**Clinic hours occur within CCP3 Clinic hours

**R1-R4 sessions included under Lab hrs

****No final grade reported in DDS3

               

The Third Year class follows the usual academic year until the end of classes in early April for Third Year.  The class then continues for the final examinations and for work in the clinics with the year ending in late July.

                             

 

 

MAY-JULY PERIOD

Course No.

Course Title

Lecture hours

Seminar hours

Laboratory hours

Clinic hours

Total hours

Course weight

DEN409Y1

Practice Administration

5.5

0

0

0

5.5

*

    DEN450Y1

CCP4 - Comprehensive Care (Clinical)

0

0

0

171

171

*

DEN451Y1

CCP IV - Comprehensive Care (didactic)

0

3

0

0

3

*

DEN456Y1

Oral Diagnosis and Oral Medicine

1

0

0

33

34

*

    DEN459Y1

Oral and Maxillofacial Radiology

0

0

0

9

9

*

    DEN462Y1

Oral and Maxillofacial Surgery

0

0

0

9

9

*

    DEN465Y1

Orthodontics

0

0

0

9

9

*

DEN468Y1

Pediatric Dentistry

0

0

0

13.5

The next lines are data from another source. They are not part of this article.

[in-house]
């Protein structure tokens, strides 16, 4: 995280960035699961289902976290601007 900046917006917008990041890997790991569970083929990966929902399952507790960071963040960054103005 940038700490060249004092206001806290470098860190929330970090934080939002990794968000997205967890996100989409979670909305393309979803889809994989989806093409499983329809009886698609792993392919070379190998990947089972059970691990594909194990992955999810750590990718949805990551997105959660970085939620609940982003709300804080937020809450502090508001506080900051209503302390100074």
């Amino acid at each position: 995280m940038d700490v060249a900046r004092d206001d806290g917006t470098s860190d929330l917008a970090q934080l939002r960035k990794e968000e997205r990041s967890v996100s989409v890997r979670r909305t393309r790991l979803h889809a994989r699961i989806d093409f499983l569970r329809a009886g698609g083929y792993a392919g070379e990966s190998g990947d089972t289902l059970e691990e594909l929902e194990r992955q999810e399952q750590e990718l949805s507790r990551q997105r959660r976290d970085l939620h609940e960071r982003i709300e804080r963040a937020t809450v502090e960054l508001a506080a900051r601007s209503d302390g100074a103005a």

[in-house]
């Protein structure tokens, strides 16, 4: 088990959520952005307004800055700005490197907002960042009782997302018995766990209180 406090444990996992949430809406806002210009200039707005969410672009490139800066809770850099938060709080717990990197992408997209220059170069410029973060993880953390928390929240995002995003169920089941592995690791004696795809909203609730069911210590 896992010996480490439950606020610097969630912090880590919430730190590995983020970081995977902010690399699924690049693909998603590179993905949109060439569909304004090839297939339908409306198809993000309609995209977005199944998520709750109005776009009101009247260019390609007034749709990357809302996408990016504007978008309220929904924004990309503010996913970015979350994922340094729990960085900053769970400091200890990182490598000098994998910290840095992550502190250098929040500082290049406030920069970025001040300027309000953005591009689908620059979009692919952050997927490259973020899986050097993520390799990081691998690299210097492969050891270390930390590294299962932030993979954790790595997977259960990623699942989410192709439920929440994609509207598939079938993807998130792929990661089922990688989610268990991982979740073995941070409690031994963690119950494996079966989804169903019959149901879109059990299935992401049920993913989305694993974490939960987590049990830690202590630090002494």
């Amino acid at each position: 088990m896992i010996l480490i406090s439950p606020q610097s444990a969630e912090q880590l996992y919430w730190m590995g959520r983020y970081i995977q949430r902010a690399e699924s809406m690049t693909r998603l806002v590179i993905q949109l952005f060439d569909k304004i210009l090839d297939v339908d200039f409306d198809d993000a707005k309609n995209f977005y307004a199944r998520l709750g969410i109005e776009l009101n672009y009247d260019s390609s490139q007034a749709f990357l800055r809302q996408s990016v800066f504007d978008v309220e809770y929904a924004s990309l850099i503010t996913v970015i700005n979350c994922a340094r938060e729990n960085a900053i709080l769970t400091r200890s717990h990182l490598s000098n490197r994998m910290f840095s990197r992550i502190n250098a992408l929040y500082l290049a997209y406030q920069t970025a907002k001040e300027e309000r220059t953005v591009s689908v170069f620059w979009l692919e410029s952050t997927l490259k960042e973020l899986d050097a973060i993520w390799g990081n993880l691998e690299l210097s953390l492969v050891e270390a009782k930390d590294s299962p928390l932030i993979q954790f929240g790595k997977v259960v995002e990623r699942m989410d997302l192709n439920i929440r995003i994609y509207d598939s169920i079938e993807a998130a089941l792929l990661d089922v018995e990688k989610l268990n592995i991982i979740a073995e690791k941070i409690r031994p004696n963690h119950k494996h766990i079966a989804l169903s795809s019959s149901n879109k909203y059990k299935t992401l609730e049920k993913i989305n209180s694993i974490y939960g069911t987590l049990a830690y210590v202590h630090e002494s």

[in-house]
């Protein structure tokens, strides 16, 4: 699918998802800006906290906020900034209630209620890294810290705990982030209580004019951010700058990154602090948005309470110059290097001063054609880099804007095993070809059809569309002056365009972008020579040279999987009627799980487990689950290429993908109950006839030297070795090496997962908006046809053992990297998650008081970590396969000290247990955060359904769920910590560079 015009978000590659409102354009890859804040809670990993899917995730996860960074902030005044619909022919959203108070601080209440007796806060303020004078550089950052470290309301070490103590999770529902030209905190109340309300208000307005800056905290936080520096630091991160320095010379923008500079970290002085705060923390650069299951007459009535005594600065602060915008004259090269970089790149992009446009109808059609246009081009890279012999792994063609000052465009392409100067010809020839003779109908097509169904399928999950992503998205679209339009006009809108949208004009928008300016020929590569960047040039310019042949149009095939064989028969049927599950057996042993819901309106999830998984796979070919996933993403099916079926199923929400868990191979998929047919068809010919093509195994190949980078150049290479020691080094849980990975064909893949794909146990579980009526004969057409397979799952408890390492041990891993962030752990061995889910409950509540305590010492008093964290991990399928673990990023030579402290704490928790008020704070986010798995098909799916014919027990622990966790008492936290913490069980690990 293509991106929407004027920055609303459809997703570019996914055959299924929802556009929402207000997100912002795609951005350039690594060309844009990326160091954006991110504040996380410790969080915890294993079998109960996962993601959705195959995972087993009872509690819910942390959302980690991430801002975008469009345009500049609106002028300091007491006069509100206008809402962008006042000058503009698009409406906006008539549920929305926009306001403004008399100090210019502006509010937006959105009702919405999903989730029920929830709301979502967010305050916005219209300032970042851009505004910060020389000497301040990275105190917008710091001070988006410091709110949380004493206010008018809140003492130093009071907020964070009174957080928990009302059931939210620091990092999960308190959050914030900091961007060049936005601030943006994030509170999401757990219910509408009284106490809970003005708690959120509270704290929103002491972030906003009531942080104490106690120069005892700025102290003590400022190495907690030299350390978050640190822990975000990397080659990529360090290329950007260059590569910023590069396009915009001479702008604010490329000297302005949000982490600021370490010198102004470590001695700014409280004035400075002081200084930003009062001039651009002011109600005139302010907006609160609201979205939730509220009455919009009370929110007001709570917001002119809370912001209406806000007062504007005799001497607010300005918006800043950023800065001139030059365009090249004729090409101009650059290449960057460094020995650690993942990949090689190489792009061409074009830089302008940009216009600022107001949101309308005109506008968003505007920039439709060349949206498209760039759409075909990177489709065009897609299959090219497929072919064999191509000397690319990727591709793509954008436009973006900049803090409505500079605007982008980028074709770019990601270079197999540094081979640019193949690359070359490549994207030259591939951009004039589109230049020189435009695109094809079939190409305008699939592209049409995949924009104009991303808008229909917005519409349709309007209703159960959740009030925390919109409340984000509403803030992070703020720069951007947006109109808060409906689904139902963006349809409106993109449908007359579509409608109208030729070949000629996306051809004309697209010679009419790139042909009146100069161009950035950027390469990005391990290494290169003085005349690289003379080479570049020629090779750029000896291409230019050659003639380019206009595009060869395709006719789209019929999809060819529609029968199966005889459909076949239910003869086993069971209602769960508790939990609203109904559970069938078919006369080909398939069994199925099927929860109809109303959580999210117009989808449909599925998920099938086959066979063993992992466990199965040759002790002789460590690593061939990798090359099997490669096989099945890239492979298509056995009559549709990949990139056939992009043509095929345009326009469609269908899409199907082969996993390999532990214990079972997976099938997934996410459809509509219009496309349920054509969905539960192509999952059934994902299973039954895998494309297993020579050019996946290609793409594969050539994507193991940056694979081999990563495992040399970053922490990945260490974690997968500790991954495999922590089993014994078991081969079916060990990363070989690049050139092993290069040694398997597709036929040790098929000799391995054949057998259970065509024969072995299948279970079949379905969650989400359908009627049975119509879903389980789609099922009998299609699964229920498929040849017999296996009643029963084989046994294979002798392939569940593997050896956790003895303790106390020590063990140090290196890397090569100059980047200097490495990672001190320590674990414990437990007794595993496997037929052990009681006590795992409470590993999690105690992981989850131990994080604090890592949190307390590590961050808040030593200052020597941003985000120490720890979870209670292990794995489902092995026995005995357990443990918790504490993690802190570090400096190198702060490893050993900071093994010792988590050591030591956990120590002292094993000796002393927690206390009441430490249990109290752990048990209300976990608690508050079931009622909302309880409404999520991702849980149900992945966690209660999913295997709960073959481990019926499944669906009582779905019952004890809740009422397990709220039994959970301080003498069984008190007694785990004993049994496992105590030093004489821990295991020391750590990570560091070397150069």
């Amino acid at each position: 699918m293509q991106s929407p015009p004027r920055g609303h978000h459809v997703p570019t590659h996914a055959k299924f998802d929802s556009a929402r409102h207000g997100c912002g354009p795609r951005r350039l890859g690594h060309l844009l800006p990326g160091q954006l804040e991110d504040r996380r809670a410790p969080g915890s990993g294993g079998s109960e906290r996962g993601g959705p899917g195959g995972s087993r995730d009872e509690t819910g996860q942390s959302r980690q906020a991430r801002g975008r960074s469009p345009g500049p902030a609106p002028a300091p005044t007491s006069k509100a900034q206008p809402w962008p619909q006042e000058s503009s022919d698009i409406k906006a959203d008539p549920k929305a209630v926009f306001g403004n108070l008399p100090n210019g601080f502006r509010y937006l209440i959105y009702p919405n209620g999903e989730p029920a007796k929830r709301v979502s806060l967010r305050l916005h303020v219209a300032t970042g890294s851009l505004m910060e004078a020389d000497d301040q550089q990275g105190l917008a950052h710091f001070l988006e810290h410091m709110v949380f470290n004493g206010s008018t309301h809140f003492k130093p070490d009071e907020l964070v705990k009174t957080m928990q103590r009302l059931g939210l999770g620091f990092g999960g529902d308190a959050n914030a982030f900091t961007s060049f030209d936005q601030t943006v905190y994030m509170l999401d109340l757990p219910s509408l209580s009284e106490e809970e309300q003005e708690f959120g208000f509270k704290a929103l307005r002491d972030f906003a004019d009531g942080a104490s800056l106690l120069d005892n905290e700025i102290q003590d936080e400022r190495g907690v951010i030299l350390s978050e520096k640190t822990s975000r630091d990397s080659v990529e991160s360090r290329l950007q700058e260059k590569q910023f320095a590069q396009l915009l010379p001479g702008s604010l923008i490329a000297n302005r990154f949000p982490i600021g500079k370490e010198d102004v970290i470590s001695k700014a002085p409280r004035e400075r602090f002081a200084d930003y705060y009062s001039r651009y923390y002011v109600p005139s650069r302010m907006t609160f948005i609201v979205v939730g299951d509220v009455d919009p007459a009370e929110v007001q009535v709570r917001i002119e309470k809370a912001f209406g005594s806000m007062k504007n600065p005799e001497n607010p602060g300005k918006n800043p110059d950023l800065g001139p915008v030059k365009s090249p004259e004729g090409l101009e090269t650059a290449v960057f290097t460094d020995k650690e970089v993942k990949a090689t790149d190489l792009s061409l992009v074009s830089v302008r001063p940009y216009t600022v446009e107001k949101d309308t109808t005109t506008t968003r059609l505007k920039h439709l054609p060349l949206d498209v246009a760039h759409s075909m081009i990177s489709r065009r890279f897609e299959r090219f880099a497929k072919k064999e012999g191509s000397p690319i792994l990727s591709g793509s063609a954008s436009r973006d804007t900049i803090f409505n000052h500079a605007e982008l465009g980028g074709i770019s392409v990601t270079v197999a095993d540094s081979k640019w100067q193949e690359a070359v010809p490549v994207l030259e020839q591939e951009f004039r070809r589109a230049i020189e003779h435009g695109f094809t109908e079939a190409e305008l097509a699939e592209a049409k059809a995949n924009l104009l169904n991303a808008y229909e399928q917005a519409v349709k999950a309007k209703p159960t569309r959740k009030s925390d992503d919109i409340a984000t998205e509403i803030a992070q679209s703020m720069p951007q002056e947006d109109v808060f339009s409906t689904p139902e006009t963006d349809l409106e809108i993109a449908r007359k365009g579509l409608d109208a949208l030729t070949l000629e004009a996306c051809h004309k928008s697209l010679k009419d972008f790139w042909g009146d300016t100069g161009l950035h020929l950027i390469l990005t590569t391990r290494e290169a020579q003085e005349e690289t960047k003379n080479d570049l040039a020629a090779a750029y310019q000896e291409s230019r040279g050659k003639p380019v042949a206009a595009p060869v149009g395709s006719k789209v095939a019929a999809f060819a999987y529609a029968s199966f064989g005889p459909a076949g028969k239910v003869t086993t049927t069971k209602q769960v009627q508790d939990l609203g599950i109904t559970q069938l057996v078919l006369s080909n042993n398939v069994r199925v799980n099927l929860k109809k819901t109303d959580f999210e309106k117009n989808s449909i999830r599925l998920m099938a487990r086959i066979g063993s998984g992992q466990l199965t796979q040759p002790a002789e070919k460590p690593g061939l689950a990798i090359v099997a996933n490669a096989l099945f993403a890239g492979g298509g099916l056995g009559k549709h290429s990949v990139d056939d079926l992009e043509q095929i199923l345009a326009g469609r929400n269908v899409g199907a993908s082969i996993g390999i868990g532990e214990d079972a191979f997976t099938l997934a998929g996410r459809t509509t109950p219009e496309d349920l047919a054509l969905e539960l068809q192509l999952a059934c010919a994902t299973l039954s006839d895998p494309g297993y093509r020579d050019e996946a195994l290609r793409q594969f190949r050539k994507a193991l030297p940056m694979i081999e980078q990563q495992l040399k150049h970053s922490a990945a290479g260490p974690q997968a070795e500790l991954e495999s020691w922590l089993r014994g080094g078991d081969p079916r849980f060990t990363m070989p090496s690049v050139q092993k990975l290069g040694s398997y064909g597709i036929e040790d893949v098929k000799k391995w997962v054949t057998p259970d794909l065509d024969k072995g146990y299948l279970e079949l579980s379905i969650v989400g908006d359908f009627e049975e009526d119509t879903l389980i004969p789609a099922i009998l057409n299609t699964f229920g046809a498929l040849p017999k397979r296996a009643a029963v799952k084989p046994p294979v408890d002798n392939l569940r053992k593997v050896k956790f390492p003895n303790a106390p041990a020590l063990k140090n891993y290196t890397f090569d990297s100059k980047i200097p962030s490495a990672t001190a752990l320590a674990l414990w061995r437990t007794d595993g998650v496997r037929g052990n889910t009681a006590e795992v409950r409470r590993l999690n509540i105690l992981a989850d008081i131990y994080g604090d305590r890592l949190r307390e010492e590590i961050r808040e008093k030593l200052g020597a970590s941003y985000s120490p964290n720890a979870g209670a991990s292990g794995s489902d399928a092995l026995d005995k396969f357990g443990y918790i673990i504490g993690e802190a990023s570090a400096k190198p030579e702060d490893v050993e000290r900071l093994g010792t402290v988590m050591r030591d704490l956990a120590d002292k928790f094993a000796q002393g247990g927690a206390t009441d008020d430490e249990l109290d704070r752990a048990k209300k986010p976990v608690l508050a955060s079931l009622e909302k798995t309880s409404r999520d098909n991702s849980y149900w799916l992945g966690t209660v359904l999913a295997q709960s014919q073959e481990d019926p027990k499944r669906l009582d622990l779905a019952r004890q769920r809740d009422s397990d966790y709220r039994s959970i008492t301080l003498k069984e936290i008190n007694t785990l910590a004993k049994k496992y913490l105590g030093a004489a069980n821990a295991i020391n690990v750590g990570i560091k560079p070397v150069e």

13.5

*

DEN490Y1

Community Based Service Learning**

7

0

0

***

7

*

 

Total

13.5

3

0

244.5

267

*

*May-July hours contribute to DDS4 course weights

**Psychiatry and Dentistry lectures

***Hospital rotations occur within CCP4 Clinic hours

 

FOURTH YEAR

Course No.

Course Title

Lecture hours

Seminar hours

Laboratory hours

Clinic hours

Total hours

Course weight

DEN400H1

Anaesthesia

0

0

0

6

6

Pass/Fail

DEN409Y1

Practice Administration

25.5

0

0

0

25.5

0.25

DEN410H1

Orofacial Pain:  Mechanisms, Diagnosis, Management*

27.75

0

0

0

27.75

Pass/Fail

DEN411Y1

Clinical Application of Practice Administration

0

0

0

**

0

Pass/Fail

DEN449H1

Ethics, Professionalism, Law III

9

3

0

0

12

Pass/Fail

DEN450Y1

CCP4 - Comprehensive Care (Clinical)

0

0

0

402

402

1.75

DEN451Y1

CCP4 - Comprehensive Care (didactic)

10

15

0

0

25

0.25

DEN453Y1

Endodontics

12

0

0

**

**

1

DEN456Y1

Oral Diagnosis & Oral Medicine

1.5

0

0

82.5

84

1

DEN459Y1

Oral and Maxillofacial Radiology

0

2

0

18

20

0.25

DEN462Y1

Oral & Maxillofacial Surgery

14

0

0

63

77

0.75

DEN465Y1

Orthodontics

13

9

15

15

52

0.5

DEN468Y1

Pediatric Dentistry

0

0

0

42

42

0.75

DEN471Y1

Periodontics

0

0

0

**

**

0.75

DEN474Y1

Preventive Dentistry

0

0

0

**

**

0.25

DEN477Y1